27. 27. 25 County State’s Attorney The County State’s Attorney is the chief law enforcement officer for each county. The State’s Attorney office is responsible for prosecuting all criminal, child protection and fish and game charges within their county. The State’s Attorney does not have to be an attorney, although he or she will have to hire attorneys to do the work of the State’s Attorney office in the courts. The State’s Attorney is elected every four years in non-presidential election years. County Sheriff The Sheriff has several law enforcement responsibilities. He or she is an officer of the courts, delivers writs and summons (official papers telling people certain legal things), keeps order in the court and carries out the court’s orders including transporting prisoners to and from court appearances. Vermont County Sheriff departments also perform other duties that they are allowed, but not required, to do. These include contracting with various towns or villages, special events and road construction projects to provide traffic control and policing services. The Sheriff is elected every four years in non-presidential election years. High Bailiff The High Bailiff’s duty is to arrest the sheriff if it should ever become necessary, and to serve as sheriff while the sheriff is incarcerated. The High Bailiff does not have to be a law enforcement officer to be elected. High Bailiffs are elected every two years. Justice of the Peace Justices of the Peace have some mandatory and some voluntary duties. The Justices must serve on the board of civil authority (BCA) and the town board for abatement of taxes. Members of the BCA serve as election officials, and deliver absentee ballots to voters at election time. BCA members also hear and decide appeals of the decisions of listers. The town board for the abatement of taxes decides whether a taxpayer’s tax obligation should be forgiven in certain circumstances. Justices of the Peace may join people in marriage, notarize documents, administer oaths, and, when commissioned by the state Supreme Court, serve as magistrates. Justices of the Peace are elected every two years. Local Elected Offices To get the names of the people running for any of the following offices for which there are elections this year, visit your town clerk’s office and check the sample ballot, or you can write your town clerk for a sample ballot. If you don’t know what district you are in, call your town clerk. Then, if you want more information about the people, call them! Let them know you are interested in finding out their positions on issues.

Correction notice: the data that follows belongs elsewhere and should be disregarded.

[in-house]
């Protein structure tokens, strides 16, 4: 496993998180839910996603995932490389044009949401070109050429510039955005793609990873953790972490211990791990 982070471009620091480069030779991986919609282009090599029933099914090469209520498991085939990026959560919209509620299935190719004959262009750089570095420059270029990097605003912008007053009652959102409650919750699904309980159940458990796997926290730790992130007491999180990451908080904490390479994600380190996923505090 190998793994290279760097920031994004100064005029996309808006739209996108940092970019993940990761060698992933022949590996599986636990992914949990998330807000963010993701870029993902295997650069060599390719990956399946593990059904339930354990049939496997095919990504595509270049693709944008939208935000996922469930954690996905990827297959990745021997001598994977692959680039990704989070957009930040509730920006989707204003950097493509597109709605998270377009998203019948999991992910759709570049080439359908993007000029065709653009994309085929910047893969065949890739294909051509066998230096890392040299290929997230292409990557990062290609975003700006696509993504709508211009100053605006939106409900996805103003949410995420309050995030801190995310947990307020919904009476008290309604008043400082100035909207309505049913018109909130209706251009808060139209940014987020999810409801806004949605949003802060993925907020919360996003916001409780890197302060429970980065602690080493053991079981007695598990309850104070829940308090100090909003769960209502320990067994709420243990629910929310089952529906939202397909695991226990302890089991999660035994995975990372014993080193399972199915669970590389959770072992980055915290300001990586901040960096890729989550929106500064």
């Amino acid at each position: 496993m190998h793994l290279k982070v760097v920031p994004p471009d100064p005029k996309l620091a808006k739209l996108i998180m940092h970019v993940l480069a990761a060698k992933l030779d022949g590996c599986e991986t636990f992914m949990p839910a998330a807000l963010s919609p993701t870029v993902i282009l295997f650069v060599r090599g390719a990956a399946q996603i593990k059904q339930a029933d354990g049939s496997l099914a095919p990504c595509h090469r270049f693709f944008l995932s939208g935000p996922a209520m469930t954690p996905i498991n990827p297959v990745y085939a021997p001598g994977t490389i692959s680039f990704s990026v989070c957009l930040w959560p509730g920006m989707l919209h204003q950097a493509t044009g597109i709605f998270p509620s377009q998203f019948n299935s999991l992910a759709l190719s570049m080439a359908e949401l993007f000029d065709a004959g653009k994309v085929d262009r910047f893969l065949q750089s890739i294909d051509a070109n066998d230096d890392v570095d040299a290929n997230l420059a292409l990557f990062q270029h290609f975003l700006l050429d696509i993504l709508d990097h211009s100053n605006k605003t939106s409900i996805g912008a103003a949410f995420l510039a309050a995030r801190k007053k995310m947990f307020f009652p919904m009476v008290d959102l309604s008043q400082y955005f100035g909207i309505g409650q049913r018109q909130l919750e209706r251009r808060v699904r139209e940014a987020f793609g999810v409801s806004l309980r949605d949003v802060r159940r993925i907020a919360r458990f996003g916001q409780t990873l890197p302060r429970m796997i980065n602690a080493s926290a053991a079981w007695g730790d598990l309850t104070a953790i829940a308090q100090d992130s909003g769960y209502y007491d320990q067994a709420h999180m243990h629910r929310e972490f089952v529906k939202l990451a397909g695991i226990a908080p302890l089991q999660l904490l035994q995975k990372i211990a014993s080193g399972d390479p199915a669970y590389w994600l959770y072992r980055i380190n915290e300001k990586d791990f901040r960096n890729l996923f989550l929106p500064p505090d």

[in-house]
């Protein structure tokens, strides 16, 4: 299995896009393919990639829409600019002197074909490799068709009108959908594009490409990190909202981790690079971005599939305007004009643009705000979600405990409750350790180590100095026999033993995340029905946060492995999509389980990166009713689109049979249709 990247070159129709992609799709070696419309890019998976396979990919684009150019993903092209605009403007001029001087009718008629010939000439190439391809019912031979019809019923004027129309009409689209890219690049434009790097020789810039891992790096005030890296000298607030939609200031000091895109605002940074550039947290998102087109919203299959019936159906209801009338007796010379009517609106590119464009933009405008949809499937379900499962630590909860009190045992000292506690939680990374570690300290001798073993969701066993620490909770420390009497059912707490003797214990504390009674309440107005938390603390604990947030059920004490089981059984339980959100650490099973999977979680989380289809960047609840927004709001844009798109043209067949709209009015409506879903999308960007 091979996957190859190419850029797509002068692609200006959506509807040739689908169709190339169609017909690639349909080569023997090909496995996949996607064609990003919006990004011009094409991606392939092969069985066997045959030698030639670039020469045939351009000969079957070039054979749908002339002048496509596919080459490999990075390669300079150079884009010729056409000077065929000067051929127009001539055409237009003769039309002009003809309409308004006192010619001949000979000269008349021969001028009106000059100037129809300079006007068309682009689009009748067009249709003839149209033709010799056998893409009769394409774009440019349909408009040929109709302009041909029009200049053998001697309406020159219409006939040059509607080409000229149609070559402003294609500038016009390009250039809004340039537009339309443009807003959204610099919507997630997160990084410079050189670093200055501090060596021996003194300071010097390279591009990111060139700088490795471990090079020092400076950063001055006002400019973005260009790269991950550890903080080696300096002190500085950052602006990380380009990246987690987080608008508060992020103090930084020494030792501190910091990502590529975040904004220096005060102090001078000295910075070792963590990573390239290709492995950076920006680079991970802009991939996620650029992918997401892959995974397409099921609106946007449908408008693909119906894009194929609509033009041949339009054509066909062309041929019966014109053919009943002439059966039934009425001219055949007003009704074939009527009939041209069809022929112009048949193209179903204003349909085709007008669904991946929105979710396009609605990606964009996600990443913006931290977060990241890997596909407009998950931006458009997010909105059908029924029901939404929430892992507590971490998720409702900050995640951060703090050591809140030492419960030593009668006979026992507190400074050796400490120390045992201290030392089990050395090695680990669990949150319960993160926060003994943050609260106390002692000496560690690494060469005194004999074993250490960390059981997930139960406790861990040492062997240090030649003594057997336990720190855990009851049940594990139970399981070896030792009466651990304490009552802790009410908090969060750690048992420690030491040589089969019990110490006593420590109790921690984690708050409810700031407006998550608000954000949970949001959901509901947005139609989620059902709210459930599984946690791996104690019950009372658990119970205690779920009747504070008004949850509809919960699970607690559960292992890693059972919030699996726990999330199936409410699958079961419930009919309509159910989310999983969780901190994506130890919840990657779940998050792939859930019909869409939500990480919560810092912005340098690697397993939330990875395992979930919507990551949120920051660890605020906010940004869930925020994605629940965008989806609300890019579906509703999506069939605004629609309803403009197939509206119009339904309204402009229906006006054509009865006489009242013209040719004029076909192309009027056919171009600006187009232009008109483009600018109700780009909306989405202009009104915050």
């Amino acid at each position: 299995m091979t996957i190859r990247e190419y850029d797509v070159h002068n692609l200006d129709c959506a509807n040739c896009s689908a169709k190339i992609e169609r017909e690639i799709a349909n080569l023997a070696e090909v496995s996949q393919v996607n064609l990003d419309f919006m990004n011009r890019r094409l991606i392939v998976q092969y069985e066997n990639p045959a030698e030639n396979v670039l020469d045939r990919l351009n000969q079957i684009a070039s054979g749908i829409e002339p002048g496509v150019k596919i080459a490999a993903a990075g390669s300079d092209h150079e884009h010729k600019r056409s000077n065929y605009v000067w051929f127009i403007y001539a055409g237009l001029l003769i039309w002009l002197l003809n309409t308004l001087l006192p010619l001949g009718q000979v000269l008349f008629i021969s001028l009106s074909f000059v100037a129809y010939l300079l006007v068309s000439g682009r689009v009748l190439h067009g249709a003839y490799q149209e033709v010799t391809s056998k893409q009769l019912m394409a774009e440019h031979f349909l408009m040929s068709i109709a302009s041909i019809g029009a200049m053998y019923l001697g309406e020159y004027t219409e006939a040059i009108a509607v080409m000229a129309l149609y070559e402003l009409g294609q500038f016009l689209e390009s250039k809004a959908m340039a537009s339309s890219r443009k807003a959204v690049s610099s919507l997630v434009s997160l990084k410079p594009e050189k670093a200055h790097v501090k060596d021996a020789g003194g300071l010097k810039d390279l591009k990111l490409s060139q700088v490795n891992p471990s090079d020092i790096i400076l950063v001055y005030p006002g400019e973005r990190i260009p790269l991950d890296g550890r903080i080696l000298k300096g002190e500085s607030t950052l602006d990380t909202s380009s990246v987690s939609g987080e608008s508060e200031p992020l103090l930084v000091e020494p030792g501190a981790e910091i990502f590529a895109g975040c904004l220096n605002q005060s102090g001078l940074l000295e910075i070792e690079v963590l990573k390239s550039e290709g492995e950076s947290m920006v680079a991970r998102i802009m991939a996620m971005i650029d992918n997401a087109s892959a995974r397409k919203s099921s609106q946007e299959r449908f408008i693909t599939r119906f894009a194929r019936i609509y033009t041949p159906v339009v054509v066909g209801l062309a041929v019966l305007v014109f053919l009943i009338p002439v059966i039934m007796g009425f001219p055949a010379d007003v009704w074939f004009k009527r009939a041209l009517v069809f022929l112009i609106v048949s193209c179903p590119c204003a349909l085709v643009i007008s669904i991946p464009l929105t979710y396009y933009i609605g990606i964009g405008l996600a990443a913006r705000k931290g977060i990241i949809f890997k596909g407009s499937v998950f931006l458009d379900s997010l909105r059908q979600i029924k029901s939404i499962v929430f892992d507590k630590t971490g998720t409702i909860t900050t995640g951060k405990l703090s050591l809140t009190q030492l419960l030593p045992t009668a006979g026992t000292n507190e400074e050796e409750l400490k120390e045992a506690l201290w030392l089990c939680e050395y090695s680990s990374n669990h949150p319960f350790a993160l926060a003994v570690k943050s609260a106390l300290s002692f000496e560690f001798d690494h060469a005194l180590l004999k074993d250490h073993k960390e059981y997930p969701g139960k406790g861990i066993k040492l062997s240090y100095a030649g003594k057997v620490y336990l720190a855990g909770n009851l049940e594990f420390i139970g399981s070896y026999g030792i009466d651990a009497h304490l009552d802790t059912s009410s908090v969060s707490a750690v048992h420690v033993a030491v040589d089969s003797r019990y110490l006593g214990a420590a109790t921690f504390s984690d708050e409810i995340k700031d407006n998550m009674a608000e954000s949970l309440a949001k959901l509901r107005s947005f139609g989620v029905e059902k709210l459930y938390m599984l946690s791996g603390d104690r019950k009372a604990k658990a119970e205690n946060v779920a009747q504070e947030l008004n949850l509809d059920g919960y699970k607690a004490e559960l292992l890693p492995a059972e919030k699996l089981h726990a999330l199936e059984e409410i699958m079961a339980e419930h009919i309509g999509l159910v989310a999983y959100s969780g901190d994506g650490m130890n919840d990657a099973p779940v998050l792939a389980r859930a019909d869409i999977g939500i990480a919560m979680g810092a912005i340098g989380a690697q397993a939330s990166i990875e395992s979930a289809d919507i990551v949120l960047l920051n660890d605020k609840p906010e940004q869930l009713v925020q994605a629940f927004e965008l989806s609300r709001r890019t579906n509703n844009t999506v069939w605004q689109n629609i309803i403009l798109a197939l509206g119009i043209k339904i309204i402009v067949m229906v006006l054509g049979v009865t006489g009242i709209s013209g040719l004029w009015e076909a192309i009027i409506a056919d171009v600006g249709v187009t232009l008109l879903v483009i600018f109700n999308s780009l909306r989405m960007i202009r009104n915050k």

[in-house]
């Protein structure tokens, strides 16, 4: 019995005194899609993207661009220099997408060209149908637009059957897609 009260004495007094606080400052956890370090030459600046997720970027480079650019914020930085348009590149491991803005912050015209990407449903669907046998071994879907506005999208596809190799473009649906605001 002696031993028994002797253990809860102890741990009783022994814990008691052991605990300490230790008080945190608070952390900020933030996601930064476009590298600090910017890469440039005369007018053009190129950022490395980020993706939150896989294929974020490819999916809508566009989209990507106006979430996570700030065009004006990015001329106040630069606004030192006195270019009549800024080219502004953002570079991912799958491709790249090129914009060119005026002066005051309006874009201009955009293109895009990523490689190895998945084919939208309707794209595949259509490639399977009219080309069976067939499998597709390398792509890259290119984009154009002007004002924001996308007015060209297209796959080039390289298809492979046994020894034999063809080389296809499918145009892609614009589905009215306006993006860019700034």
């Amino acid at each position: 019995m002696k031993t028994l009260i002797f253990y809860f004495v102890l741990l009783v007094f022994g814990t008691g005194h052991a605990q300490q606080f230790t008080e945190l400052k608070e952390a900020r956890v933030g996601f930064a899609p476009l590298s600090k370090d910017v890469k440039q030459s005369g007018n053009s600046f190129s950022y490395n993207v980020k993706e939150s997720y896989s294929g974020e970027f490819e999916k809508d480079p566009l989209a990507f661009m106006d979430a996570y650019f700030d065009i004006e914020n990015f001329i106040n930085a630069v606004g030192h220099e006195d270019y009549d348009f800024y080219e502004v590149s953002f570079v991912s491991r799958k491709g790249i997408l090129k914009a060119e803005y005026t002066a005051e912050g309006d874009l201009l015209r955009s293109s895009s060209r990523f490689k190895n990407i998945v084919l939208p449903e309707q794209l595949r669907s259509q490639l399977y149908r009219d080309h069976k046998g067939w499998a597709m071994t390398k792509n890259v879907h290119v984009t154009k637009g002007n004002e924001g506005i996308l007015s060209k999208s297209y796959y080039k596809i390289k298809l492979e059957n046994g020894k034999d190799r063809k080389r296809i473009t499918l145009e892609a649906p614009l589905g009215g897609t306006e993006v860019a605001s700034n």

28. 28. 26 We asked all the political parties in Vermont recognized by legal definition as major political parties to provide a description of what they stand for. The following descriptions are what they submitted, unedited. In Vermont, you do not need to register for a political party in order to vote. Many candidates run for office as a member of a political party. They do that because it gives voters a chance to get a quick idea about what types of issues are important to a candidate, and because political parties offer an existing organization of volunteers and in some parties, paid staff, to help candidates. Vermont Democrats believe the rights to health care, food, shelter, clean air and water, education, privacy, justice, peace and equality, the right to organize and of free speech are essential to a robust democracy. These rights are not negotiable. Based on these principles, we stand against torture, bigotry and discrimination, forced childbirth, corruption, and the establishment of state-sponsored religion or religious doctrine. We believe that all citizens have a responsibility to be informed, engaged participants of our democracy. We demand that all elected officials fully adhere to their oaths of office and defend the Constitutions of the United States and Vermont at all times, using all lawful means available to them through their office. We expect elected leaders at all levels to adhere to national and international laws and treaties, as required by the Constitution, and to govern compassionately and with fiscal integrity and transparency. As a society, we must work toward economically and environmentally sustainable communities to protect the future of our planet. Everything we do – every policy, law, and regulation – must consider the effects of our actions on the lives and futures of the world’s children, and their children. Contact: Vermont Democratic Party PO Box 1220, 73 Main Street, Suite 400, Montpelier, VT 05601 1-802-229-1783 / www.vtdemocrats.org The Progressive Party champions sensible policies and the traditional Vermont values which put people first. Livable wages and small business development will guarantee that young Vermonters can find good jobs in state. Universal health care will mean families won’t fear bankruptcy from catastrophic illnesses. Safe, clean energy and thriving family farms will mean food and energy security for future generations. Major Political Parties Democratic Party Progressive Party (continued on next page)